On July 21, the presidents and other high-level officials of Mercosur’s member nations – Argentina, Brazil, Uruguay and Paraguay – met in Mendoza, Argentina to discuss the trade bloc’s next steps for increasing free trade with other regions. Top priorities on the agenda were the finalization of the trade negotiations with the European Union, as well as the continuation of trade talks with the Pacific Alliance, comprised of Chile, Colombia, Mexico and Peru. Mercosur is also aiming to establish strong trade relationships with Japan, India, Australia, and New Zealand.

The Mercosur region has suffered a number of political and economic challenges in recent years; however, the change in leadership in both Argentina and Brazil has opened the doors for rapid advancement of international trade deals and access to foreign markets. An important factor in Mercosur’s motivation to strengthen its trade ties with other countries is the economic recession in Brazil and its significant impact on neighboring countries and Latin America in general. Today, Brazil still faces a long road to recovery as it works through the high magnitude of corruption scandals and government mismanagement.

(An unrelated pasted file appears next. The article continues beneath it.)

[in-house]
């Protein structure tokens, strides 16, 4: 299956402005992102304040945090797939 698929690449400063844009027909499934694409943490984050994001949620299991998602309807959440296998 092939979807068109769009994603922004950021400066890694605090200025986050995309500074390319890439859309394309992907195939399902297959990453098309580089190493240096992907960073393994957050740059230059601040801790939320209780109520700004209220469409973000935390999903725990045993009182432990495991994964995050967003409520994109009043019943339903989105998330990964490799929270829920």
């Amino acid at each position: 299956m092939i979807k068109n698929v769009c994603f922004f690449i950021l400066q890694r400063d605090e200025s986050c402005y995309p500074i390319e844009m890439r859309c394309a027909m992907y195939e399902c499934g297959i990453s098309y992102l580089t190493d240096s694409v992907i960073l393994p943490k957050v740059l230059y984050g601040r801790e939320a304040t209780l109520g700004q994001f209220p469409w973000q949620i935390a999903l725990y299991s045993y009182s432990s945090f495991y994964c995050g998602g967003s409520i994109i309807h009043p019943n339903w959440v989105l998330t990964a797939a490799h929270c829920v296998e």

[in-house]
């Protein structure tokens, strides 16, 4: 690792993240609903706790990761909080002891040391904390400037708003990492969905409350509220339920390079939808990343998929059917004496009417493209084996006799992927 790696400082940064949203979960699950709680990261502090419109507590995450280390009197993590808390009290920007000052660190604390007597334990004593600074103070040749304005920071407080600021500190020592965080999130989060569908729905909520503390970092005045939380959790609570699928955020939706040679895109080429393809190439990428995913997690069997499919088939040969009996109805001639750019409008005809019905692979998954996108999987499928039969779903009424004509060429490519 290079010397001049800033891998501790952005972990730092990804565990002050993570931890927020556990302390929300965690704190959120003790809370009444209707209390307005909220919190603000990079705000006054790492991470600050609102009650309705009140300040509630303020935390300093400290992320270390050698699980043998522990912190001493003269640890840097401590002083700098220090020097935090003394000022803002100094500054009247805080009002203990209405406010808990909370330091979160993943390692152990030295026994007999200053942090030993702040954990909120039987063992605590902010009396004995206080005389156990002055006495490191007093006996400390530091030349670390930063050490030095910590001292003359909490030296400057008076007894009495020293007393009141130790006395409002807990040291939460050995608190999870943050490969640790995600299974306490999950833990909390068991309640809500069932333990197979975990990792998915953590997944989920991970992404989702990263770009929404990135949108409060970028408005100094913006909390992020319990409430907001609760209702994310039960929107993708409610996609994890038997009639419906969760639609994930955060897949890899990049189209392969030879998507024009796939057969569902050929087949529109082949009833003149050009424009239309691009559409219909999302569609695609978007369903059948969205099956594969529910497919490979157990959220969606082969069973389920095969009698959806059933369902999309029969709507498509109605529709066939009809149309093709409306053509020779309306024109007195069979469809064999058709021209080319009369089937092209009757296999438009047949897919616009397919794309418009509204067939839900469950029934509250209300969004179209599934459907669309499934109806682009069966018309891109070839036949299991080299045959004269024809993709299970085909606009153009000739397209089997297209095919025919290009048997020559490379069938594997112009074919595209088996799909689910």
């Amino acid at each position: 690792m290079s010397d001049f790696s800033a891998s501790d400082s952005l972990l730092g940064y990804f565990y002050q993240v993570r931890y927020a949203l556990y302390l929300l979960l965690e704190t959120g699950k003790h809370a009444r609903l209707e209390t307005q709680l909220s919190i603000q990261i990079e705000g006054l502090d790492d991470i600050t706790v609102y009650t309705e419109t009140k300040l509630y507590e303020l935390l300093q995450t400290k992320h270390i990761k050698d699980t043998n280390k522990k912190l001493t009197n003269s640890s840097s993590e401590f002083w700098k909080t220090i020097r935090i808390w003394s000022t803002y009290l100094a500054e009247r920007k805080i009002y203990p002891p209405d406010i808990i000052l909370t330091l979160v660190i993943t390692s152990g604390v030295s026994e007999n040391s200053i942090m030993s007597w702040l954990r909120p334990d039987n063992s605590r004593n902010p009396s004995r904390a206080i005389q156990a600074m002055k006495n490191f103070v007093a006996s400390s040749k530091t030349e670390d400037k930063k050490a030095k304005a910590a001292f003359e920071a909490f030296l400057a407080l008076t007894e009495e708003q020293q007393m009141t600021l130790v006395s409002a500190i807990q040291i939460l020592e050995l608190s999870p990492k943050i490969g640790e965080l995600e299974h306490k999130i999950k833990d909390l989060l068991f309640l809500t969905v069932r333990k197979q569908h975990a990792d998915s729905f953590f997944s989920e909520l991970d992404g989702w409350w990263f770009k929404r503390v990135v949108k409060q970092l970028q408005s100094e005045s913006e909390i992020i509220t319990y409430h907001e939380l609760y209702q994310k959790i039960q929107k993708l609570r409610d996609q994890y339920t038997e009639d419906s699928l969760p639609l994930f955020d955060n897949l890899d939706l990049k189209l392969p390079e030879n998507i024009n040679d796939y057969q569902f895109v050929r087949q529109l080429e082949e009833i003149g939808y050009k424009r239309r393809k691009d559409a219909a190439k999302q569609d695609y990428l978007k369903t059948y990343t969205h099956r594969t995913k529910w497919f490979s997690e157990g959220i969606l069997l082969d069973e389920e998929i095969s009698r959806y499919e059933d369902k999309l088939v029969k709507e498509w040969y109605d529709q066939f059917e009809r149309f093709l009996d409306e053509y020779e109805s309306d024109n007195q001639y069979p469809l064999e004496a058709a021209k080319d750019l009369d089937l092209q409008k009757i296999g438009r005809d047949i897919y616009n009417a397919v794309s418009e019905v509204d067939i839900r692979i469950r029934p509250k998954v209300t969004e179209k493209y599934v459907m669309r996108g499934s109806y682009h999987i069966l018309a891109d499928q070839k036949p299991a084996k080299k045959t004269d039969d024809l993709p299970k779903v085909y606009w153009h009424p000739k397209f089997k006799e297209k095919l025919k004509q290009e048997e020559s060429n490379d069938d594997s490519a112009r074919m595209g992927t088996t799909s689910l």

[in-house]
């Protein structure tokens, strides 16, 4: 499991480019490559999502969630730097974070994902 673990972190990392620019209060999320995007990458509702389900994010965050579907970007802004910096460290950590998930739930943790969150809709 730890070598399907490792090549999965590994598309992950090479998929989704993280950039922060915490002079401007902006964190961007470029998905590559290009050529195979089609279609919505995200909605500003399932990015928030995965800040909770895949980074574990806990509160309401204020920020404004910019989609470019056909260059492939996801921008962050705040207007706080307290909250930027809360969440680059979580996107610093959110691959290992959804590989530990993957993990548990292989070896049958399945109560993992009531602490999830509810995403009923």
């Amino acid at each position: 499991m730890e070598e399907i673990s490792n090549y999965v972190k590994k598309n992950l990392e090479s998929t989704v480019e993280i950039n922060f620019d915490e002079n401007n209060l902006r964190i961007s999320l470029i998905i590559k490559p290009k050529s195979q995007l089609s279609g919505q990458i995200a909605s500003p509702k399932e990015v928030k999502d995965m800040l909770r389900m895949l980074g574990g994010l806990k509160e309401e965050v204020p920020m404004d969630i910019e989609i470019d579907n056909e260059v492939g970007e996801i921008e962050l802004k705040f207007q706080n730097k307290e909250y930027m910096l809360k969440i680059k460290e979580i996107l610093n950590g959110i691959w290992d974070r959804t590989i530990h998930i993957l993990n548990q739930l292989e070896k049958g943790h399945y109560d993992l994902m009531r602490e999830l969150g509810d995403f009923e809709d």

Another recent obstacle for Mercosur are the events in Venezuela – a full member of the trade bloc since 2012. With Mauricio Macri and Michel Temer in office, Argentina and Brazil voted to suspend Venezuela as a Mercosur member in 2016. On July 21 of this year, Mercosur initiated an open consultation process with Venezuela as required by the Ushuaia Protocol prior to taking any definitive measures against a member country whose institutional order has been disturbed. The foreign ministers of Mercosur are scheduled to meet in Brazil this Saturday, August 5th, to decide what measures to apply, which may include the official suspension of Venezuela’s right to participate in the trade bloc.

Moving forward, Argentina and Brazil hope to reach a deal with the European Union by December of this year, some 20 years after negotiations first commenced. It seems that some of the European governments are equally motivated to finalize negotiations, while others – like the Polish and Irish governments, are less enthusiastic and oppose the inclusion of the agricultural sector in the deal, as they fear that the increased competition will negatively affect local farmers. In parallel, some manufacturing industries in Argentina and Brazil are also against free trade with the European Union. Although a deal remains likely, if not finalized before Brazil’s presidential elections next year, the climate may again become less receptive to open trade between the two regions.